“Moonshine overheard these words and hastened to his brother, and said, ‘To-morrow they will murder thee.’ When he had related all the circumstances, the brother replied, ‘Since it is so, do you remain at home, honouring your father and mother. The time of my flight is come.’ Then said Moonshine with a troubled heart, ‘Alone I will not remain, but I will follow thee whithersoever thou goest.’
“Because the following day was appointed for the murder, the two brothers took a sack with baling-cakes from the altar, crept out at night, for it was the night of the full moon, from the palace, and journeyed on day and night through the mountainous country, until they at length arrived at the course of a dried-up river. Because their provender was finished, and the river afforded no water, Moonshine fell to the earth utterly exhausted. Then spake the elder brother, full of affliction, ‘I will go and seek water; but do you watch an instant until I come down from the high places.’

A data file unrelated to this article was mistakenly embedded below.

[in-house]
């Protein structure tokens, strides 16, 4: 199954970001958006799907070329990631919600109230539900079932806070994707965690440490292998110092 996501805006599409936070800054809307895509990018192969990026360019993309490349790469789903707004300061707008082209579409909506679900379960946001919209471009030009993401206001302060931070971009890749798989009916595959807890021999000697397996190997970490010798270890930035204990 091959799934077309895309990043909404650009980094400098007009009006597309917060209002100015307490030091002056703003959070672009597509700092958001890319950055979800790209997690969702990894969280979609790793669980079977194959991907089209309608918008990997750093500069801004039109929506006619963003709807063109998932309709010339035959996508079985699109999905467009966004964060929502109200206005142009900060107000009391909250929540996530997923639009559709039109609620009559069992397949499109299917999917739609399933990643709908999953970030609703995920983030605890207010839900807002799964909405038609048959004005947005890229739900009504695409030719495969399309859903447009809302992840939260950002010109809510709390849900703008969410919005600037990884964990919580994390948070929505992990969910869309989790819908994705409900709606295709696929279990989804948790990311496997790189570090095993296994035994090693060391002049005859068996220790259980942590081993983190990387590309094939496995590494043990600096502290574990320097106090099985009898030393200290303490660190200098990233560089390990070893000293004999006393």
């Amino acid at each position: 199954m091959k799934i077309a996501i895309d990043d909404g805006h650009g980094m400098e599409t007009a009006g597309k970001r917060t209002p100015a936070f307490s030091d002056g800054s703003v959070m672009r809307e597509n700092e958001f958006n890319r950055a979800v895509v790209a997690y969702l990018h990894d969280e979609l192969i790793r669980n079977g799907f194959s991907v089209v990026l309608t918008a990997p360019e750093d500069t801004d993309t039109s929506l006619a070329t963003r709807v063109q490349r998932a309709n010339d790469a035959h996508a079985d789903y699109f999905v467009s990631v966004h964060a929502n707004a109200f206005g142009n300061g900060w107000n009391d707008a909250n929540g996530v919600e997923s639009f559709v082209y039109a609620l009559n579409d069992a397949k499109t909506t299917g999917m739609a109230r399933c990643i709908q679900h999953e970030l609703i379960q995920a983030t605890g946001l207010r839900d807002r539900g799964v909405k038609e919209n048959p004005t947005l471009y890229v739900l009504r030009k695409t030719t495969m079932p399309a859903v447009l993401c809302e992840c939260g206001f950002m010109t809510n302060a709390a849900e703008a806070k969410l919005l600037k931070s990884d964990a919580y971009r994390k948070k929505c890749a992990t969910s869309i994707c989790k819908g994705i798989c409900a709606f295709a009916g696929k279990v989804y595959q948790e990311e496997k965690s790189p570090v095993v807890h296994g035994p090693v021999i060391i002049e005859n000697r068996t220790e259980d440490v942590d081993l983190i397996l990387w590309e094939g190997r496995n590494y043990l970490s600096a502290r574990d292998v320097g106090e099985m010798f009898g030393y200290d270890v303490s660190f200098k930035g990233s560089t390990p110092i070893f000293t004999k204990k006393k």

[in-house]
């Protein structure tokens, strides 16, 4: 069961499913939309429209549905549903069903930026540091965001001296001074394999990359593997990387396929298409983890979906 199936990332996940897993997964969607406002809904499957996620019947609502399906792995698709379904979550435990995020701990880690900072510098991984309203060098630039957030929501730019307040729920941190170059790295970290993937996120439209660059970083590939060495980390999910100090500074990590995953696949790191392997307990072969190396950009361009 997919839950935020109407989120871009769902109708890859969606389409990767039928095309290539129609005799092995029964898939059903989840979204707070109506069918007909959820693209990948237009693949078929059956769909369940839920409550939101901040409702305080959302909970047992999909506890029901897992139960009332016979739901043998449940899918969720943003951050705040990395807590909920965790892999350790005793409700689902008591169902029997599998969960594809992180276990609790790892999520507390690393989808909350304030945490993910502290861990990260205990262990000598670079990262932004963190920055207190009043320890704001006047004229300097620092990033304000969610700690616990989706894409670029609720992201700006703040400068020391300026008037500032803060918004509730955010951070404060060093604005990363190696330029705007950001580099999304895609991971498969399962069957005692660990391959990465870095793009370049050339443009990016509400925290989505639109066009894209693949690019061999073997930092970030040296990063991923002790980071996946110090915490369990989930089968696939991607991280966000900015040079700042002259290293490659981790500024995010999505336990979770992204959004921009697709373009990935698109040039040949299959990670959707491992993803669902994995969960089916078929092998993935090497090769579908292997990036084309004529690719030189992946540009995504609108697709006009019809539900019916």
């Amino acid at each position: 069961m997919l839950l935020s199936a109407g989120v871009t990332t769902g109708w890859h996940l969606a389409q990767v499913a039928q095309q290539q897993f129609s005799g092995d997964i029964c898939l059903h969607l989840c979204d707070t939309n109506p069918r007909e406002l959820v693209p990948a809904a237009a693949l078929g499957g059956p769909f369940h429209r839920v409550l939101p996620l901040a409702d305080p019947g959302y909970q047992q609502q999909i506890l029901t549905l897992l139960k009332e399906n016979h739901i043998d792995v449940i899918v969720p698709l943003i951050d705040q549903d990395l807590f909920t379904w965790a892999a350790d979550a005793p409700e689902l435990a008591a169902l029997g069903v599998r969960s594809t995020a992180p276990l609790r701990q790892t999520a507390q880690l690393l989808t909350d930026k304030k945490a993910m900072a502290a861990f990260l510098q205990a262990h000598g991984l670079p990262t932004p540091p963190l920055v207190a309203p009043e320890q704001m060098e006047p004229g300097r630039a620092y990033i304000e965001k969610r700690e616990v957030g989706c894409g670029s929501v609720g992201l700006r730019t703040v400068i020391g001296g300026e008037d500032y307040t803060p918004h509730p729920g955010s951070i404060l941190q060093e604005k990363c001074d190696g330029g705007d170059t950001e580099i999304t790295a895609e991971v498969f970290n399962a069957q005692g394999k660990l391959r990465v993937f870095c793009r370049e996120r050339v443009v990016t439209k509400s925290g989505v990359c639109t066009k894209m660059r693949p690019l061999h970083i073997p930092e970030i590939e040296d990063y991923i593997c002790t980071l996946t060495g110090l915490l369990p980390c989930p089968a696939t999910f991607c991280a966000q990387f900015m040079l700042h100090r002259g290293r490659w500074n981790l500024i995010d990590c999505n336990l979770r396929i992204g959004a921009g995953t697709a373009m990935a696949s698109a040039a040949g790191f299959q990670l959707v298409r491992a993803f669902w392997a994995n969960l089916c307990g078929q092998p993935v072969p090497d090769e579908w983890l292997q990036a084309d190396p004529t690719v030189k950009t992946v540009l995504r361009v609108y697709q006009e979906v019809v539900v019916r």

“After some vain attempts Sunshine returned, and found that his brother had departed this life. After he had with great tenderness covered the body of his brother with stones, he wandered over high mountains, and then arrived at the entrance of a cave. Within the cave sat an aged Arschi. ‘Whence comest thou?’ inquired the old man, ‘thy countenance betokeneth deep affliction.’ And when the youth had related all that had passed, the old man, taking with him the means of awakening the dead, went with the youth to the grave, and called Moonshine back to life. ‘Will ye be unto me as sons?’ Thus spake the old man, and the two young men became as sons unto him.